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DC Moving Guide Relationships

10 Tips for Merging Households in DC

Young couple living together

You're finally ready to join forces, pool closet space and unite your bills, once and for all. Moving in together means you get to see each other's habits, and you learn what makes you tick. It also means taking that next, exciting step in the relationship that makes it all worth it. It's not always an easy transition so we've put together a few tips to consider when making the new transition.

Follow these 10 tips for living together and the only thing you'll need to figure out is who's going to take out the garbage.

1. Say It Up Front

Moving in together is a big step. The most important thing to do to prepare your move is opening up the line of communication. Talk about your expectations early on. If you're moving into a new-to-both-of-you place, what are your must-haves on the home search list and what could you give up? If you're moving into one of your existing homes, how do you plan to divide the space? What can be given away, cleaned out or put into storage ahead of time to make room? Which items do you both love and want to prioritize? What possessions will you integrate and what areas will be devoted to your discrete effects?

2. Safe Measures

You don't want to encounter last-minute surprises that will require you to leave beloved furniture on the curb. Be sure to take pictures of the new space and measure any areas where you plan to put sofas, shelving units or beds. Consider drawing up a floor plan to sketch in which pieces—from furniture to art—will go where. With this piece of moving advice, you can avoid future headaches on move-in day.

3. One Is Enough

If you've lived in your own place for any amount of time, you have your own set of household items, ranging from kitchenware to towels to TVs. Which of the duplicates will you keep? Discuss who has the better-quality, better-fitting, most-useful-for-your-life-together items. You can create a moving checklist along the way of items you may need to keep as well as items you may need to forego.

4. Try To Compromise

Yes, you love your grandmother's china collection—just as much as your partner loves their father's vintage magazine rack. Just know that some things are worth fighting for and other issues will require compromise. The end result is about living together with both individuals feeling that their needs are respected.

5. Be Real About Money

If this is the beginning of a lifetime together, there's no benefit in dancing around financial issues. How will you deal with money? What kind of debt are you bringing to the table, and how will this move affect your monthly budget? What expenses can be minimized or eliminated? What will you individually pay for and what will you cover together? Be generous with your partner but also practical—don't sign up for expenses you can't afford.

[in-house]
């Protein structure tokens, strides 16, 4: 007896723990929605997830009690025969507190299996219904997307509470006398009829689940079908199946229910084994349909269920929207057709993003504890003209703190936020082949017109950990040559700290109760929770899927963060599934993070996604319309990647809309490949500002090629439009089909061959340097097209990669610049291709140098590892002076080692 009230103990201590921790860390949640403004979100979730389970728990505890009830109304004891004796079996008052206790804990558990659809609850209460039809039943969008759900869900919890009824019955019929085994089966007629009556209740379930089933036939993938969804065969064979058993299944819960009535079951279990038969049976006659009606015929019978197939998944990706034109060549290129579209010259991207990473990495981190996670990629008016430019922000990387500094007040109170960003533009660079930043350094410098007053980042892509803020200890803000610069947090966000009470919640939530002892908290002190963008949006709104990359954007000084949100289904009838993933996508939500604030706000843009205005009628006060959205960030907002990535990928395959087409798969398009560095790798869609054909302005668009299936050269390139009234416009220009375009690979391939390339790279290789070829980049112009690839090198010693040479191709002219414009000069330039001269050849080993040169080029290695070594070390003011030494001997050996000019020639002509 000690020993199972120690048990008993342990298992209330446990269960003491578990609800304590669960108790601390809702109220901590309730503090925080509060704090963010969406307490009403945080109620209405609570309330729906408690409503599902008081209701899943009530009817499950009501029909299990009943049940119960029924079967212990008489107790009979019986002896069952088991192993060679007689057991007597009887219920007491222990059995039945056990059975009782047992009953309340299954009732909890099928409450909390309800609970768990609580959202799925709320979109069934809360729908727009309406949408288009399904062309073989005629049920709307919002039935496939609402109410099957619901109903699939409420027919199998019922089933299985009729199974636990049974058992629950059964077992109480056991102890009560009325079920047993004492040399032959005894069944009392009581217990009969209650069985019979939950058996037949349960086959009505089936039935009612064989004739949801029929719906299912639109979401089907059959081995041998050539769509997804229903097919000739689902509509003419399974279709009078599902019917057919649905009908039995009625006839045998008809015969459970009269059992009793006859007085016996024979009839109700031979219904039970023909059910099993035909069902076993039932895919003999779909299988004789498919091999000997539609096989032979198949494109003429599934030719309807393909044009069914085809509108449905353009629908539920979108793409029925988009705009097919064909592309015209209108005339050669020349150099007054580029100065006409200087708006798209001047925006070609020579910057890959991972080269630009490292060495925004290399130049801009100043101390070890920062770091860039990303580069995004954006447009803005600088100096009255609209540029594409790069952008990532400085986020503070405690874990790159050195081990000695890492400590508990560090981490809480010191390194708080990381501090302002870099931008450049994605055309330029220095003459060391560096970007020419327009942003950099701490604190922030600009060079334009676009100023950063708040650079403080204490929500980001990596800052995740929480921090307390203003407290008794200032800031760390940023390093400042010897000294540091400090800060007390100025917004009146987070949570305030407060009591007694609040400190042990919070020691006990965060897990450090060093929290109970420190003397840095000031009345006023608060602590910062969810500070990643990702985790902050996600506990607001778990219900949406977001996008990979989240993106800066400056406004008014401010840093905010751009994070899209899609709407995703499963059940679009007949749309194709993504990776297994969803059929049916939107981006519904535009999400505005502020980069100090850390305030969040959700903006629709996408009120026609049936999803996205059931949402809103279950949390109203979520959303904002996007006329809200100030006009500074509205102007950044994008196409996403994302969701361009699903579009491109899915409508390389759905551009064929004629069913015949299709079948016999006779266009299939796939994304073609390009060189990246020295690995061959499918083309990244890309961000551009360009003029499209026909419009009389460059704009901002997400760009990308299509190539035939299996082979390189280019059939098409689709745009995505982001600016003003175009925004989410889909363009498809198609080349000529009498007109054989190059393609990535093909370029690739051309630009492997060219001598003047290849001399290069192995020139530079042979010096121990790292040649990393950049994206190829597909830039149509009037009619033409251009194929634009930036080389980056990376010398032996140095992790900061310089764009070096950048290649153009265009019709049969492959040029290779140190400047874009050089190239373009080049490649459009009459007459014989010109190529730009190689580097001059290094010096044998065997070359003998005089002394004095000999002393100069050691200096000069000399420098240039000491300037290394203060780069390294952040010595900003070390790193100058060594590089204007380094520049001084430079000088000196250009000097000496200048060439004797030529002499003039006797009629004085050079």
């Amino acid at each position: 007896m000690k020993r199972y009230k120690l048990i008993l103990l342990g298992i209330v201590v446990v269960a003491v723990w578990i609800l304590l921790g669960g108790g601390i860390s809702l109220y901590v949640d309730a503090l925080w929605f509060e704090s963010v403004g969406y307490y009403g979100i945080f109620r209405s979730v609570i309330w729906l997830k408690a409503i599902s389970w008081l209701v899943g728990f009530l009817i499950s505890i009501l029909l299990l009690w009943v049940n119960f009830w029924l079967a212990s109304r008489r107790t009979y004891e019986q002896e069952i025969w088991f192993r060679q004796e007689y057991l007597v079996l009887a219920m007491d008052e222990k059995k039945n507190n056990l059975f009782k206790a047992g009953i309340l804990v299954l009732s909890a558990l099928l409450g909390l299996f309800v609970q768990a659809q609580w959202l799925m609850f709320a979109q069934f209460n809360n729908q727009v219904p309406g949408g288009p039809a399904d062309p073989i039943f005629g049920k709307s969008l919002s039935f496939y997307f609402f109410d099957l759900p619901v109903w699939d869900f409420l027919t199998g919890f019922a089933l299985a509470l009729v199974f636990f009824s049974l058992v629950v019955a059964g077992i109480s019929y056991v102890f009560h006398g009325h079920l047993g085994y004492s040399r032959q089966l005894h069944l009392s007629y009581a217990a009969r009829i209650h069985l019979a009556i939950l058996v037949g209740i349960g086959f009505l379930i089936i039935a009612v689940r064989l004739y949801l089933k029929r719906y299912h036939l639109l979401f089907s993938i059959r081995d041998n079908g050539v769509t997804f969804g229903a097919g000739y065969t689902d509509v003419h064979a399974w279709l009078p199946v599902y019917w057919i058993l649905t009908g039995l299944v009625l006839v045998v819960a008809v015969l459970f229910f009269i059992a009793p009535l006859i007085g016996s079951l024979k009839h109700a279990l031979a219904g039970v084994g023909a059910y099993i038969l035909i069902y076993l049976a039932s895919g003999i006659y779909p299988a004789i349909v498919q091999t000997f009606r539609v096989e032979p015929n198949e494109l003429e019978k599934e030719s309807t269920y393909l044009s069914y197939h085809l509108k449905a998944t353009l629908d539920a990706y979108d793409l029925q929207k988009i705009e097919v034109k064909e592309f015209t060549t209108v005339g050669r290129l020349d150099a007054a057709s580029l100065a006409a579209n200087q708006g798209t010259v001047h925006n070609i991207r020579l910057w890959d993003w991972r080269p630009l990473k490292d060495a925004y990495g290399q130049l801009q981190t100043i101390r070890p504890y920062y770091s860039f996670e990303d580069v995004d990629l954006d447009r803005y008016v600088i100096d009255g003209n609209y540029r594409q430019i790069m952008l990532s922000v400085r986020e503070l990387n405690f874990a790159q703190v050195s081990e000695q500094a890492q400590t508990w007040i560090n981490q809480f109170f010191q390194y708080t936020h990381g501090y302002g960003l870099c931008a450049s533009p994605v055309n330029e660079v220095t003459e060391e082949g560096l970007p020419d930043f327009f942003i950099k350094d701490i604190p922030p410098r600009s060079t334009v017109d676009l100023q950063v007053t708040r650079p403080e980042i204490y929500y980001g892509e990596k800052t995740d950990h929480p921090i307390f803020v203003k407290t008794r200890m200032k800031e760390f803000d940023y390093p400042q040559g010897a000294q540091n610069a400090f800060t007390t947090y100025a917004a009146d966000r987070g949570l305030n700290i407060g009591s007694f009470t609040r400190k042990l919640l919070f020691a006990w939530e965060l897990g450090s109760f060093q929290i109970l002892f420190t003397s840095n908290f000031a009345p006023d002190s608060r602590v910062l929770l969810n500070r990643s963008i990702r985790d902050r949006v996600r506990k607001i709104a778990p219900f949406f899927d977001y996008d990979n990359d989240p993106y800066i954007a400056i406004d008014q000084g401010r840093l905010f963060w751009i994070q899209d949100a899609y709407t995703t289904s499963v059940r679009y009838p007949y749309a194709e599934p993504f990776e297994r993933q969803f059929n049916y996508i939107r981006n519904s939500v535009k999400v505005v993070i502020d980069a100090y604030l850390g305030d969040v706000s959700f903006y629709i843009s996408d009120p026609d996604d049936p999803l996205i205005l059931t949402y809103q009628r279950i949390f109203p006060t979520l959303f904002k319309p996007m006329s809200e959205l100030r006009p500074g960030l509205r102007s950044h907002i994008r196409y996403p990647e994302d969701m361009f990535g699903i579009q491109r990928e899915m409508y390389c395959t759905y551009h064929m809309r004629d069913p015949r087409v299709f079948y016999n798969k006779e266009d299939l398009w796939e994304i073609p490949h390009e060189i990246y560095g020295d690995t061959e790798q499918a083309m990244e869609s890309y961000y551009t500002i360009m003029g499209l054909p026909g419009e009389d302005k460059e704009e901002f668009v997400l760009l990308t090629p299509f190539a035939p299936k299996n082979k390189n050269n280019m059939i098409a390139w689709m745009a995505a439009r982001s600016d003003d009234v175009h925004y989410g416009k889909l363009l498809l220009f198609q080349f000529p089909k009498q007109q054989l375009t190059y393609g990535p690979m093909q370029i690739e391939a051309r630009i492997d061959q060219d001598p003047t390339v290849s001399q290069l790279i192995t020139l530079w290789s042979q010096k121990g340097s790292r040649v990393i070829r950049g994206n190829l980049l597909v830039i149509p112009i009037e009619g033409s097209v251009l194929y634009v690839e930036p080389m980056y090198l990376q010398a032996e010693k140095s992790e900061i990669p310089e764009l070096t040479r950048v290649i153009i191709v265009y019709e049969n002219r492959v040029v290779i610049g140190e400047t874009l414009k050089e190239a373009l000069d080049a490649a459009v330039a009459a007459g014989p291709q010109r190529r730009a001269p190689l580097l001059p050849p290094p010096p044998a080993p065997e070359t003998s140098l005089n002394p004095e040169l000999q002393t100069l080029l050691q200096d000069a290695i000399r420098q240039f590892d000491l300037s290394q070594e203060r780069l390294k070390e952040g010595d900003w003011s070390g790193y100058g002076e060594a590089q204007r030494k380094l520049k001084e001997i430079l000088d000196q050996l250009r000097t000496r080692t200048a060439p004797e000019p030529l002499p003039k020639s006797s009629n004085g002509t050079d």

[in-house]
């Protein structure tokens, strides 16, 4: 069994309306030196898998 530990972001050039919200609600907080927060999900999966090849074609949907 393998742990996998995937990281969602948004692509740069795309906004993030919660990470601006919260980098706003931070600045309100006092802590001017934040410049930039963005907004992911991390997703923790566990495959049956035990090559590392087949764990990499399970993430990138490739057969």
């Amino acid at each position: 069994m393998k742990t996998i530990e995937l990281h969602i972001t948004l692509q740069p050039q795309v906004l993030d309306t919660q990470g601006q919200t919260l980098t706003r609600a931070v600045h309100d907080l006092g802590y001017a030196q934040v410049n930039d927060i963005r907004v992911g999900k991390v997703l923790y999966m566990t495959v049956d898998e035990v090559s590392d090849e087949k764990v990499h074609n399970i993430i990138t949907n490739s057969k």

6. Keep Design Simple

Unless either of you is an interior designer, it can be a little tricky to blend two different styles. Our advice is to keep everything simple. Find the looks you can agree on, including some unifying colors to tie it together. If you can't find common ground, then agree to each pick spaces that you will decorate.

7. Be Creative

Often, the ability to fit everything in a limited space without it looking like a hodgepodge requires inventive solutions. Maybe that little bookshelf you kept in your office would work as a nightstand, or vice versa. A favorite chair can be painted or reupholstered to fit in to the color scheme. A trunk can become an end table with extra hidden storage space. If your new place doesn't offer a lot of square feet, then it becomes important to maximize storage by making furniture versatile.

8. Bring It Together

Figure out what you'll need to make the house truly feel like home. Plan to shop together for the throw blanket that will make the living room more comfortable or the rug that will marry the mid-century modern couch and the Shaker table. That way, each person feels like they had their say in making the place come together.

9. Store, Store, Store

If you're not ready to give away your doubles or no-longer-neededs, find self-storage near you and tuck them away—especially if you think this living situation could be temporary. Anything that you might save for a family member or a bigger home can go into a unit. Your seasonal or sentimental items that take up too much space can also be kept safe for the time being.

10. Let It Go

Inevitably, whether you're only one or both of you are moving, you will have to get rid of some personal possessions to make the new situation work. Feel good about decluttering and find a donation center near you so they can find a new home. The following are some resources in the D.C. area for donating your goods:

About the author

Elisa Ludwig

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